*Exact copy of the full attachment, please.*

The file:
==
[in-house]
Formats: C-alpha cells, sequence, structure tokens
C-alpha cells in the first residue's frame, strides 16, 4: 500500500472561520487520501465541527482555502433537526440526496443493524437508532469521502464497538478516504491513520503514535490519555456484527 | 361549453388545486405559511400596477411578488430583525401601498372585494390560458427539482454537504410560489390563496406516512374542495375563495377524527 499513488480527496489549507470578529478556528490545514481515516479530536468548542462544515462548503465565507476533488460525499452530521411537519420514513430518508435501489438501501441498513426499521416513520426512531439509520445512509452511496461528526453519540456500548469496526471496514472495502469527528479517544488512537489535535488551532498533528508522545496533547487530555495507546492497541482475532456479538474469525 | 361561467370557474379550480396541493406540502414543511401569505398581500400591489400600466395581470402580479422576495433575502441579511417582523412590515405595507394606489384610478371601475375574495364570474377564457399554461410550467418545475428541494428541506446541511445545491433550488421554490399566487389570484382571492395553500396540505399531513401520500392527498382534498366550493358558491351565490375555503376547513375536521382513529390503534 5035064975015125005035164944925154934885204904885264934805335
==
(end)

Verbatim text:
[in-house]
Formats: C-alpha cells, sequence, structure tokens
C-alpha cells in the first residue's frame, strides 16, 4: 500500500472561520487520501465541527482555502433537526440526496443493524437508532469521502464497538478516504491513520503514535490519555456484527 | 361549453388545486405559511400596477411578488430583525401601498372585494390560458427539482454537504410560489390563496406516512374542495375563495377524527 499513488480527496489549507470578529478556528490545514481515516479530536468548542462544515462548503465565507476533488460525499452530521411537519420514513430518508435501489438501501441498513426499521416513520426512531439509520445512509452511496461528526453519540456500548469496526471496514472495502469527528479517544488512537489535535488551532498533528508522545496533547487530555495507546492497541482475532456479538474469525 | 361561467370557474379550480396541493406540502414543511401569505398581500400591489400600466395581470402580479422576495433575502441579511417582523412590515405595507394606489384610478371601475375574495364570474377564457399554461410550467418545475428541494428541506446541511445545491433550488421554490399566487389570484382571492395553500396540505399531513401520500392527498382534498366550493358558491351565490375555503376547513375536521382513529390503534 5035064975015125005035164944925154934885204904885264934805335